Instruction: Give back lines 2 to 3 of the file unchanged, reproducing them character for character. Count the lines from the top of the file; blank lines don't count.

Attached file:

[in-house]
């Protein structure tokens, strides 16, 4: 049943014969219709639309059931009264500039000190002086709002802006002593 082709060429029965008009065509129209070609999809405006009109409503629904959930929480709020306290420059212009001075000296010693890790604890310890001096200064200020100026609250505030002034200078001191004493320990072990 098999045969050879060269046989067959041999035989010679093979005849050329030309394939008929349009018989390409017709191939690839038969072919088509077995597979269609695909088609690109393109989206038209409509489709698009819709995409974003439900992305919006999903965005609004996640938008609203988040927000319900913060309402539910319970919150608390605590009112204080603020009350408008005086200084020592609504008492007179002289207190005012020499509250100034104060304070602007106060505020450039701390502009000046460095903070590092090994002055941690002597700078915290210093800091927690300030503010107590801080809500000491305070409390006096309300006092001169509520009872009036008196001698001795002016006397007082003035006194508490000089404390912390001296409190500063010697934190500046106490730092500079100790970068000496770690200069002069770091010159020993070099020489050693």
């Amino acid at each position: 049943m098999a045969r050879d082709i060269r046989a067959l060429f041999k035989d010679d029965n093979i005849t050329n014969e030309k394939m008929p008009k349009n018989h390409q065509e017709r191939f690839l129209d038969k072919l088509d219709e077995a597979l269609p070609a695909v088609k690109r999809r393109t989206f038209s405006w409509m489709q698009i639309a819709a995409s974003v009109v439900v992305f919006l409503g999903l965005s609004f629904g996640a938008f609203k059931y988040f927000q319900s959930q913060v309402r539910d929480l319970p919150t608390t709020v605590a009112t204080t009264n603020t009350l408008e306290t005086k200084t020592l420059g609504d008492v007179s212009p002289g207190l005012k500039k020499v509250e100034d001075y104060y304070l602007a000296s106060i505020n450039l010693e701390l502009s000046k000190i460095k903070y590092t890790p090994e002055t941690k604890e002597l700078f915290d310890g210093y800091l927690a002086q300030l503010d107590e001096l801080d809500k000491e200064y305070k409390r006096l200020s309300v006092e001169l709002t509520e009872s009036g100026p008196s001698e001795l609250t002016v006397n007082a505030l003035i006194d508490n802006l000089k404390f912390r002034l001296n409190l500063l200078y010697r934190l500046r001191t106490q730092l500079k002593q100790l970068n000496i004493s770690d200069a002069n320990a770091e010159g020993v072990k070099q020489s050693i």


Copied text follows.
């Protein structure tokens, strides 16, 4: 049943014969219709639309059931009264500039000190002086709002802006002593 082709060429029965008009065509129209070609999809405006009109409503629904959930929480709020306290420059212009001075000296010693890790604890310890001096200064200020100026609250505030002034200078001191004493320990072990 098999045969050879060269046989067959041999035989010679093979005849050329030309394939008929349009018989390409017709191939690839038969072919088509077995597979269609695909088609690109393109989206038209409509489709698009819709995409974003439900992305919006999903965005609004996640938008609203988040927000319900913060309402539910319970919150608390605590009112204080603020009350408008005086200084020592609504008492007179002289207190005012020499509250100034104060304070602007106060505020450039701390502009000046460095903070590092090994002055941690002597700078915290210093800091927690300030503010107590801080809500000491305070409390006096309300006092001169509520009872009036008196001698001795002016006397007082003035006194508490000089404390912390001296409190500063010697934190500046106490730092500079100790970068000496770690200069002069770091010159020993070099020489050693």
């Amino acid at each position: 049943m098999a045969r050879d082709i060269r046989a067959l060429f041999k035989d010679d029965n093979i005849t050329n014969e030309k394939m008929p008009k349009n018989h390409q065509e017709r191939f690839l129209d038969k072919l088509d219709e077995a597979l269609p070609a695909v088609k690109r999809r393109t989206f038209s405006w409509m489709q698009i639309a819709a995409s974003v009109v439900v992305f919006l409503g999903l965005s609004f629904g996640a938008f609203k059931y988040f927000q319900s959930q913060v309402r539910d929480l319970p919150t608390t709020v605590a009112t204080t009264n603020t009350l408008e306290t005086k200084t020592l420059g609504d008492v007179s212009p002289g207190l005012k500039k020499v509250e100034d001075y104060y304070l602007a000296s106060i505020n450039l010693e701390l502009s000046k000190i460095k903070y590092t890790p090994e002055t941690k604890e002597l700078f915290d310890g210093y800091l927690a002086q300030l503010d107590e001096l801080d809500k000491e200064y305070k409390r006096l200020s309300v006092e001169l709002t509520e009872s009036g100026p008196s001698e001795l609250t002016v006397n007082a505030l003035i006194d508490n802006l000089k404390f912390r002034l001296n409190l500063l200078y010697r934190l500046r001191t106490q730092l500079k002593q100790l970068n000496i004493s770690d200069a002069n320990a770091e010159g020993v072990k070099q020489s050693i």